The U.N. Assistance Mission in Afghanistan has released its annual report on the protection of civilians in the conflict in Afghanistan. William Saletan of Slate points to the report (along with three other efforts to track the impact of UAV strikes) in his defense of utilizing UAV strikes in warfare:
You can argue over which of these counting systems to believe. But the takeaway is obvious: Drones kill a lower ratio of civilians to combatants than we’ve seen in any recent war. Granted, many civilians in Iraq, Afghanistan, and other such wars were killed by our enemies rather than by us. But that’s part of the equation. One reason to prefer drones is that when you send troops, fighting breaks out, and the longer the fighting goes on, the more innocent people die. Drones are like laparoscopic surgery: They minimize the entry wound and the risk of infection.
Somini Sengupta documents nationwide reactions to the idea that domestic law enforcement agencies might employ UAVs to support their efforts in the New York Times.
Over the weekend, the Wall Street Journal published this op-ed by former U.S. Attorney General Michael Mukasey arguing that the Obama administration’s white paper “goes beyond [the 2001 Authorization for the Use of Military Force] and completely off the rails.” His fix? Amending the AUMF to “clarify the scope of the conflict” rather than establishing a FISA-like court, which he calls a “feel-good prescription [that] is devoid of substance.” He says of an amended AUMF and targeted killing court, respectively:
On the tactical level, that would permit Congress to define the circumstances in which the U.S. may detain and interrogate—measures at once more humane than drone strikes and far more likely to yield actionable intelligence rather than merely consume it. The original law doesn’t mention detention or interrogation, instead referring only to the use of armed force.
On a strategic level, a legislative effort to amend the AUMF would require lawmakers to face up to the reality that America’s adversary isn’t simply this or that group but rather those who pursue a totalitarian Islamist ideology.
. . .
Judges have no basis or background that suits them to review targeting decisions and no way to gather facts independently. Because they may serve for life, there is no way to hold them politically accountable for a decision—how best to defend the country—on which elected politicians are supposed to rise or fall. If it is simply a matter of introducing into the process some figure in whom the public has unreasoning trust, we might just as plausibly have the president’s targeting decisions reviewed by Oprah.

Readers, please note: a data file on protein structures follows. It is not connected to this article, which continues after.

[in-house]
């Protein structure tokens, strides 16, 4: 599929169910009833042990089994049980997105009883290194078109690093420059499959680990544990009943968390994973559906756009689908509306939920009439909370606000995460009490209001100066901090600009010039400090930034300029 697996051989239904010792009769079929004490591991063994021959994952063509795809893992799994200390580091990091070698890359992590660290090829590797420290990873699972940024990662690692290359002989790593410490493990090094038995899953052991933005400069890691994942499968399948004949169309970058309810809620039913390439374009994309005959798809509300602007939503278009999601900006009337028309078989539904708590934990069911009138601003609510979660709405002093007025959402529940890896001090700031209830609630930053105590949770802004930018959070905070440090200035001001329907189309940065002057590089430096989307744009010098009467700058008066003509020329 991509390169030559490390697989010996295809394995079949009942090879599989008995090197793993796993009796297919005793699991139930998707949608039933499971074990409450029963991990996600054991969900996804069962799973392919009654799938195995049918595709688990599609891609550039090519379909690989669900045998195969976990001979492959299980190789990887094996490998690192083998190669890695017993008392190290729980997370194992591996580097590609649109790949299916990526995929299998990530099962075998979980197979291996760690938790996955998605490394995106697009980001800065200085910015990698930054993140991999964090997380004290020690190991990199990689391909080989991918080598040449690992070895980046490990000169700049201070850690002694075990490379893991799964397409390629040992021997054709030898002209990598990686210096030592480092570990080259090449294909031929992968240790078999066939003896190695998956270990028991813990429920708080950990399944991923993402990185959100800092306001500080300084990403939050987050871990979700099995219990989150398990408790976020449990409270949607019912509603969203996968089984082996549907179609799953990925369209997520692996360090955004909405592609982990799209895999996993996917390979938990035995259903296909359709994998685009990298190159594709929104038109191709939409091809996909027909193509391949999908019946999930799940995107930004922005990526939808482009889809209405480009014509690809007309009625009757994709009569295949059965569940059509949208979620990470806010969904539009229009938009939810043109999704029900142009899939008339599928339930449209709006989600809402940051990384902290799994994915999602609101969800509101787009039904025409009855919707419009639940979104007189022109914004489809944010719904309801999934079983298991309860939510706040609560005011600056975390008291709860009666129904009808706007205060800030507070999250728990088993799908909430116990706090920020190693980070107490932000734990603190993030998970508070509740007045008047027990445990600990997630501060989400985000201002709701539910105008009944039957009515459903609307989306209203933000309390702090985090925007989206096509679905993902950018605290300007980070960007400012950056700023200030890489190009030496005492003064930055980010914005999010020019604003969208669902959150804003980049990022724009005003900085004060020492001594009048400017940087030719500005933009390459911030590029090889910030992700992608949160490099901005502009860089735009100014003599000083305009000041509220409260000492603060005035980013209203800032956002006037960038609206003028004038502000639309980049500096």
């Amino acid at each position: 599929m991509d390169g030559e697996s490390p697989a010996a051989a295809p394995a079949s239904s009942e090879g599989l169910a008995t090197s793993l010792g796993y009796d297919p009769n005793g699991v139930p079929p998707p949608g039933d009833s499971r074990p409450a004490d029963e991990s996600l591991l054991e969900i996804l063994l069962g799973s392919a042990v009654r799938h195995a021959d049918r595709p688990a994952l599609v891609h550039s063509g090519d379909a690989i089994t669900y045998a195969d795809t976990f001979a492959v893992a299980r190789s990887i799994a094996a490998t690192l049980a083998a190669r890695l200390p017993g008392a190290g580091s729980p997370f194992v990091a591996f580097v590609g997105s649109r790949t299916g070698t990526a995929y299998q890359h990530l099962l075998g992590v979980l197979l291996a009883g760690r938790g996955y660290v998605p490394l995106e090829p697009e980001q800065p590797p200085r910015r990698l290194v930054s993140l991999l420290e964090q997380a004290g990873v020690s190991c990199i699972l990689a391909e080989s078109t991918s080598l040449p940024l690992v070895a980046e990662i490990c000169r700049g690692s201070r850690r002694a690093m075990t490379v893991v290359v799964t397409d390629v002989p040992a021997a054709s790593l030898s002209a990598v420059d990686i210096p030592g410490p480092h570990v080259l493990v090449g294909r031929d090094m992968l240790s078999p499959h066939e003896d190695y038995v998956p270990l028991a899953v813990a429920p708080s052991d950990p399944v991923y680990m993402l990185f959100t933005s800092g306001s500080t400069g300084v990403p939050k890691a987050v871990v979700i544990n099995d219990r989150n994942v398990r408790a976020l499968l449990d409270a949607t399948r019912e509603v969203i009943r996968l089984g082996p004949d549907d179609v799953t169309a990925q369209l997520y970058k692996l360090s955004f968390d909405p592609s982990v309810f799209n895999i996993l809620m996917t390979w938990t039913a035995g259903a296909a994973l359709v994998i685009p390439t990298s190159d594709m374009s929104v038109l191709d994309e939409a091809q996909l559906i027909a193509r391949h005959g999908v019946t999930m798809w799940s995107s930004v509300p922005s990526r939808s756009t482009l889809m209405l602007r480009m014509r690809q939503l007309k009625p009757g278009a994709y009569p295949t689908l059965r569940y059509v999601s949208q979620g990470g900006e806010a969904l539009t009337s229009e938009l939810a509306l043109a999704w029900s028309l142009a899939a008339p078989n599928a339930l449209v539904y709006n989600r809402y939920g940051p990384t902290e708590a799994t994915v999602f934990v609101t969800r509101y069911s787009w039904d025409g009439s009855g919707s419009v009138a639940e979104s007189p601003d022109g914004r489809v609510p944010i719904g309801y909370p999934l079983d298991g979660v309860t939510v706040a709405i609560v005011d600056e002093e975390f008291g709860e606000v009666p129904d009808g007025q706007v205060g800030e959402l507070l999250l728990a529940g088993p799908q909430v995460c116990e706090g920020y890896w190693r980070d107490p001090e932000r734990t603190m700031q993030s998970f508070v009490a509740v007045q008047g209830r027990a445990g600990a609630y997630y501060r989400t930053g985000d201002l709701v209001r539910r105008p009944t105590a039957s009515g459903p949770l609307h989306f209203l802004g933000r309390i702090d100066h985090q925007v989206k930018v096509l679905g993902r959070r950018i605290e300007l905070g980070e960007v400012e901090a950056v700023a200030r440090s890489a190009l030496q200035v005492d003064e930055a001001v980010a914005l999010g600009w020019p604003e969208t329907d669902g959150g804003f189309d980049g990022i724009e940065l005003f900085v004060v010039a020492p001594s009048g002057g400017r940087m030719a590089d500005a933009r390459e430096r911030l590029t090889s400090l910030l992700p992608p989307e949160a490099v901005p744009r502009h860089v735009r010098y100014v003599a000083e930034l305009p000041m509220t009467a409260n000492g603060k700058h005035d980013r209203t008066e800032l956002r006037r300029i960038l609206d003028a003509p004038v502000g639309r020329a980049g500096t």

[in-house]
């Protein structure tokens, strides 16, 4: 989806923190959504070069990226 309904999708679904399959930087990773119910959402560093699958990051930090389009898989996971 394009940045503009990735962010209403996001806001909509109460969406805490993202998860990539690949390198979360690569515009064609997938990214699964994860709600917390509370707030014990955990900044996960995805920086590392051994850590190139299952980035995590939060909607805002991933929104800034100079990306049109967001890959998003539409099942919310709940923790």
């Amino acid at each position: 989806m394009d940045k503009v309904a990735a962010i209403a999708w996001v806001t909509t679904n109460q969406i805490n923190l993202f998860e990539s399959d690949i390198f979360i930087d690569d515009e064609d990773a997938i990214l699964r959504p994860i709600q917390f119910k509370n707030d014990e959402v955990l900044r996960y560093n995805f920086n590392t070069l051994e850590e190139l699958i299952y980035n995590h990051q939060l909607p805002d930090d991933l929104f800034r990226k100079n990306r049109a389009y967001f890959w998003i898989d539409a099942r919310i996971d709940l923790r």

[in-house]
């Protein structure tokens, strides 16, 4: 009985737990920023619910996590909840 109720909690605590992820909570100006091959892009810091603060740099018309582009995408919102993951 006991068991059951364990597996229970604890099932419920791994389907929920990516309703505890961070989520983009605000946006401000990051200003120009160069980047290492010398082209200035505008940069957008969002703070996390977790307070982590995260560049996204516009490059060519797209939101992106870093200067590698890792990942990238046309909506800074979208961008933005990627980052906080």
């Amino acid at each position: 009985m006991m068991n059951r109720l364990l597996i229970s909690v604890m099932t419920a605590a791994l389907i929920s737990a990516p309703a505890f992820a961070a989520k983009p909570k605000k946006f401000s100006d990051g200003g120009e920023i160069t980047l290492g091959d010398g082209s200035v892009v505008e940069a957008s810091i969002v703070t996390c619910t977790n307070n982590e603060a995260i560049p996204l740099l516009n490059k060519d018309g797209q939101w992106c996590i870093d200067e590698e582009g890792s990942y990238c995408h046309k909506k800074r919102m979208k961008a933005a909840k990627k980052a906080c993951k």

China’s defense ministry is stridently denying Mandiant’s report that it is behind cyber attacks against U.S. government, organizations, and businesses. David Barboza of the Times reports, while the Times editorial today is on those very allegations. The editorial argues that China and the U.S. should “Take the lead in negotiating new international understandings of what constitutes cyberaggression and how governments should respond.” The Economist provides an overview of the Mandiant report for those who don’t know cyber-speak.
More from China: Jane Perlez of the Times writes on reports that China considered using a UAV strike to kill a drug lord from Myanmar, and what that says about the country’s capabilities both on UAV technology as well as on navigation systems.
I know that President Obama was waiting with bated breath for endorsement of his cybersecurity executive order from Russian software security company President Eugene Kaspersky, and here it is. Kenneth Rapoza of Forbes reports that Mr. Kaspersky called the EO a “move in the right direction,.”
So we all know that Chuck Hagel’s nomination has been stalled by the GOP, but Secretary of State John Kerry is hard at work, seemingly trying to get his Russian counterpart to return his calls. Anne Gearan of the Post tells us that it took six whole days for Secretary Kerry to hear back from Foreign Minister Sergey Lavrov.
Gen. John Allen, recently returned from his stint as the commander of U.S. forces in Afghanistan as well as ISAF, will be retiring from the Marines Corps, thus declining to take over EUCOM, what the Washington Post describes as the “most prestigious overseas assignment.”
China has rejected the Philippines’ request to take part in an international arbitration over the countries’ competing territorial claims in the South China See, reports the AP. Philippines sought arbitration under the Law of the Sea treaty (that the U.S. Senate has refused to ratify since its presentation back in 1982).
U.S. Rep. Keith Ellison (a Muslim, who represents a large contingent of Somali emigrants) visited Somalia and met with the President of the country, whose government was officially recognized by the U.S. just last month. Here’s Mohammed Ibrahim of the Times.
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